Saturday, November 2, 2013

Killing Great Teaachers!

The City Wants to Destroy Great Teachers
By Jim Vail

As the screws tighten with the increased surveillance of public education via the Race to the Top tying everything to test scores and formulas, great teachers are being driven out.

Teaching does not just come from a book.  Teaching is an art.

You are an artist - where you inspire the children to reach new heights and see the potential they have in each and every one of them.

But how do you measure this in today's world of measurable results via value added tests and what not?

Here is a story I heard of one such inspiring teacher on the south side.

A friend who works at his school said this male African American teacher has been working for over 20 years.  He is the essence of an amazing teacher who inspires the children despite their rough surroundings.

He assigns a student to lead group discussions where they essentially run the class as he sits back and watches.  This student will ask the questions, assign the tasks and even met out any punishments as necessary, while consulting the teacher of course.

It is the essence of building a community of learners who take control of their education to become responsible leaders.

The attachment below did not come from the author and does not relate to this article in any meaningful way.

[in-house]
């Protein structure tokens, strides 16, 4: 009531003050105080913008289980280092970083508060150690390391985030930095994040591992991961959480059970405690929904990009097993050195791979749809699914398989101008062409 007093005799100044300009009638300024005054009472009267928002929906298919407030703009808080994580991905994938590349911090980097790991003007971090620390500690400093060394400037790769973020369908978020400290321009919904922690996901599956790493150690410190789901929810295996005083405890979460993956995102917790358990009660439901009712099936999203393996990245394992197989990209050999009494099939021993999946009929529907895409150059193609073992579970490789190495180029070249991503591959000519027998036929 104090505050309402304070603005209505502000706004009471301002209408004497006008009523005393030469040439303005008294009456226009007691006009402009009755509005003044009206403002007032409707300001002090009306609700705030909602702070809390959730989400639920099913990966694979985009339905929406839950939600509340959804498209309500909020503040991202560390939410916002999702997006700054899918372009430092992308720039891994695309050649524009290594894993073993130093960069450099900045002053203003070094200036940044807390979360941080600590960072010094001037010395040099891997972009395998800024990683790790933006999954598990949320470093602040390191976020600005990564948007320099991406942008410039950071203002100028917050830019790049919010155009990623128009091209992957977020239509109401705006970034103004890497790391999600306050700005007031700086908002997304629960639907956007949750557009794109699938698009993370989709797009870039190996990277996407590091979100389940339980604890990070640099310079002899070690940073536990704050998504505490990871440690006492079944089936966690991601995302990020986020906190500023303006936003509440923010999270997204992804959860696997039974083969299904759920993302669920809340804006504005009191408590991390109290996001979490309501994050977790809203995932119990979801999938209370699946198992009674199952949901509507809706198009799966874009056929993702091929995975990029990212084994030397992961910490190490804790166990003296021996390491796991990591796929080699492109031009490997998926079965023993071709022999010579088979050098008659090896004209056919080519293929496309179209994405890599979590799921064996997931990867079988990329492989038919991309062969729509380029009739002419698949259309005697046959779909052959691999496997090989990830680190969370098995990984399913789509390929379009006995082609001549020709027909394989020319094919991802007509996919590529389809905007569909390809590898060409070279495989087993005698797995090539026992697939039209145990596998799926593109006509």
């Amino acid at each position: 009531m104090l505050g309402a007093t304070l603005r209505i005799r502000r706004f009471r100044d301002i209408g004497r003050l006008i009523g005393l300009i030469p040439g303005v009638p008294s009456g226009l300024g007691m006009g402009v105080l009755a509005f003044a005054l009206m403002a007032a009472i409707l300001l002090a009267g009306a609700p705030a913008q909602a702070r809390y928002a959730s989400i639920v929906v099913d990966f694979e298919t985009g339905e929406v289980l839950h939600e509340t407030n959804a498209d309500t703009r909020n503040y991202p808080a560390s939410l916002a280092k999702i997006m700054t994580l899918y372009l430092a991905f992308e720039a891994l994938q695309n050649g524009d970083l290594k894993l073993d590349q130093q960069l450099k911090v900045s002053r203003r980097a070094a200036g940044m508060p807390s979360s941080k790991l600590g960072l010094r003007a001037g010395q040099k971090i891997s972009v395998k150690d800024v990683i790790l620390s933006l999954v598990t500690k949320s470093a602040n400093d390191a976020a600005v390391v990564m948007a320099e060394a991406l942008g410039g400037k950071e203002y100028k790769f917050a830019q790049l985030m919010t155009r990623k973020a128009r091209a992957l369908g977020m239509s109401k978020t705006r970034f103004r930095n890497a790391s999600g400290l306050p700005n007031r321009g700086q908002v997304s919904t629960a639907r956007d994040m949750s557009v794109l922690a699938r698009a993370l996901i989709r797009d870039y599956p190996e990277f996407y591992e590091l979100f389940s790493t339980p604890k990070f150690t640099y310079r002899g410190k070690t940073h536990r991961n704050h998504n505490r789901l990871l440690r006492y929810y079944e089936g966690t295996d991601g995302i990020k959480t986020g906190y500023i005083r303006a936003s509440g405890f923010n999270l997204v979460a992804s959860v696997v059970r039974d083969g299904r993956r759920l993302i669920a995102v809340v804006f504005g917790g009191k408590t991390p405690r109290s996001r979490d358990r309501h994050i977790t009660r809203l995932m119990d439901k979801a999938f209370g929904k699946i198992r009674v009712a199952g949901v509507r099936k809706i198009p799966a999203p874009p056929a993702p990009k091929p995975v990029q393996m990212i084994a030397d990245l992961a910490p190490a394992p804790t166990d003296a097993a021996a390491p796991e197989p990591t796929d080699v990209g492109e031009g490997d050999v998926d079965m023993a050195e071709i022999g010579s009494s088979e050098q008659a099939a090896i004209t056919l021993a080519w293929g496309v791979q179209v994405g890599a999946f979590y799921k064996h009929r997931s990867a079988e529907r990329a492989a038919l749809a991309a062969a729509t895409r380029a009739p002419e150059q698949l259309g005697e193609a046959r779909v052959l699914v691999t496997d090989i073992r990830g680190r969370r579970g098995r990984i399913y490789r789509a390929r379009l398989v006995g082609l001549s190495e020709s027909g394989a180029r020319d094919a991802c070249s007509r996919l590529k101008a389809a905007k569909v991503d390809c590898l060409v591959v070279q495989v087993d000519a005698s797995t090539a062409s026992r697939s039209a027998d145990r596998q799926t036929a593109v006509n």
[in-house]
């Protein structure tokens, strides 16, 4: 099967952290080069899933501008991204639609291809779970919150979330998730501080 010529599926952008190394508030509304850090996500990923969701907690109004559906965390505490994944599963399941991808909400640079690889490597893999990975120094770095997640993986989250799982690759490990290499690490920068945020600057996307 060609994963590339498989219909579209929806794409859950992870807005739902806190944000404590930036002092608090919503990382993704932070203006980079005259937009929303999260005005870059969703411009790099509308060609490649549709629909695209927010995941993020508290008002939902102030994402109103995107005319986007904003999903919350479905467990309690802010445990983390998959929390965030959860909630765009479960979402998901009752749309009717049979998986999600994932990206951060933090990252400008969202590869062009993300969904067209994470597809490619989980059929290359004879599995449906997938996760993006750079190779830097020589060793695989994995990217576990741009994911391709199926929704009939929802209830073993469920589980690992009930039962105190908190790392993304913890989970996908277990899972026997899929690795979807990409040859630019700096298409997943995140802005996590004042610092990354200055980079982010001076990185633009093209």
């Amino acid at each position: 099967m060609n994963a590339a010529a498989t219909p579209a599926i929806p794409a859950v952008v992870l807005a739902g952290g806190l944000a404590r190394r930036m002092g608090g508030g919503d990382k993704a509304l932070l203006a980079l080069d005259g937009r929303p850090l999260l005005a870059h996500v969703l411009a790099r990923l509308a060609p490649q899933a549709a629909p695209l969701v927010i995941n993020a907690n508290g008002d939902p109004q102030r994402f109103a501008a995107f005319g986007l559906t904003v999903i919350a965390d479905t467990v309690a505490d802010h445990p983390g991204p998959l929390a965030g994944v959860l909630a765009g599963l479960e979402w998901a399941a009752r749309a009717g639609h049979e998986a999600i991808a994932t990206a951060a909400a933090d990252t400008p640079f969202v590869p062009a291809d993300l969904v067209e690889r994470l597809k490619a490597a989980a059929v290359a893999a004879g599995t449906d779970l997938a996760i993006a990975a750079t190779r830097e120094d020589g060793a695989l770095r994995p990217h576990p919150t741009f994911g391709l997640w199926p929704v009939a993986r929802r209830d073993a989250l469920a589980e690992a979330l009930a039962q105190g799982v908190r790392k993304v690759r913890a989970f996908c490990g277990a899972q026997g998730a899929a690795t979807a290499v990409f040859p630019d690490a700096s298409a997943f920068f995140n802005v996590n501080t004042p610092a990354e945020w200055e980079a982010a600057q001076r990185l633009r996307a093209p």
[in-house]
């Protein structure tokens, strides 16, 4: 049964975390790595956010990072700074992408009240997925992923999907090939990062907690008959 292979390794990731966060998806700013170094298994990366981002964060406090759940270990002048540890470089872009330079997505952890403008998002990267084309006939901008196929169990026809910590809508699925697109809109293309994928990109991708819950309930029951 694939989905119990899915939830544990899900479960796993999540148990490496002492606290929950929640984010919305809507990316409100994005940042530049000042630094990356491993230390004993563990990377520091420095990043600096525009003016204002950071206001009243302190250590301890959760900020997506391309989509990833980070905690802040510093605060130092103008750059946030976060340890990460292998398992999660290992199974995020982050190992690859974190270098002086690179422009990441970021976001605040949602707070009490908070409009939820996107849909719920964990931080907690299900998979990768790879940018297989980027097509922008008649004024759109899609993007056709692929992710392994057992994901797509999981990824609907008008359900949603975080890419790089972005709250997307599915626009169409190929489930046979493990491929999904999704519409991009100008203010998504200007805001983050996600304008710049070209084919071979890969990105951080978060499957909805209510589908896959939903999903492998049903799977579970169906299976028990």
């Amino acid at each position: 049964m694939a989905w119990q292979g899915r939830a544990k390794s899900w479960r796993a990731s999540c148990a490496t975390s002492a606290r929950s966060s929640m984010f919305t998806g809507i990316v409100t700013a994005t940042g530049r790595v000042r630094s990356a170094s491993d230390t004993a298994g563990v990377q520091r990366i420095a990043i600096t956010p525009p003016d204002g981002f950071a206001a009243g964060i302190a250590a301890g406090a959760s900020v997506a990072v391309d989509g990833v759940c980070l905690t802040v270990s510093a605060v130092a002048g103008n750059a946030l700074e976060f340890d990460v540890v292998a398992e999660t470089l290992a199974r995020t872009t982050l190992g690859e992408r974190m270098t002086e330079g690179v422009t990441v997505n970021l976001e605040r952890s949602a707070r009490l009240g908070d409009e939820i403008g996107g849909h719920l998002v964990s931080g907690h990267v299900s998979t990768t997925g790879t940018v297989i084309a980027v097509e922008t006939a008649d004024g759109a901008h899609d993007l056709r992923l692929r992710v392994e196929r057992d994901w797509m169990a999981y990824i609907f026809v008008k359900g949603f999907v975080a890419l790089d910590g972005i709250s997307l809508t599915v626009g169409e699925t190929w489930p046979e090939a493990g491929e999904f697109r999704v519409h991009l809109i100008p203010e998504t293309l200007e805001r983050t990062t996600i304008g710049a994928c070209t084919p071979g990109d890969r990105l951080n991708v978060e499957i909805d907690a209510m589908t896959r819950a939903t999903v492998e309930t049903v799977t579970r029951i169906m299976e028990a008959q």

The students love this teacher.  They cry when they hear the next day there will be no classes because of a professional development day. They want to come to school to learn, my friend tells me.

That is how much this teacher inspires the children to take ownership and love school.

So then one day the teacher tells my friend about his latest rating from the principal.

He said he is considered an unsatisfactory teacher, he is in need of "remediation."

The essence of an amazing teacher who does things like this is not needed in today's corporate data driven education reform nonsense of Race to the Top.

And there are so many other amazing teachers out there feeling the pain.

When you really care about teaching - you don't focus on paperwork and delivering data reports, you focus on the children and delivering inspiring lessons that promote critical thinking via questioning, inspirational writing and community building.

But today's world and its 1% say they do not want that.  They want robots who promote a factory of test driven future robots, more concerned about their test scores, then becoming beacons of light in a dark world.

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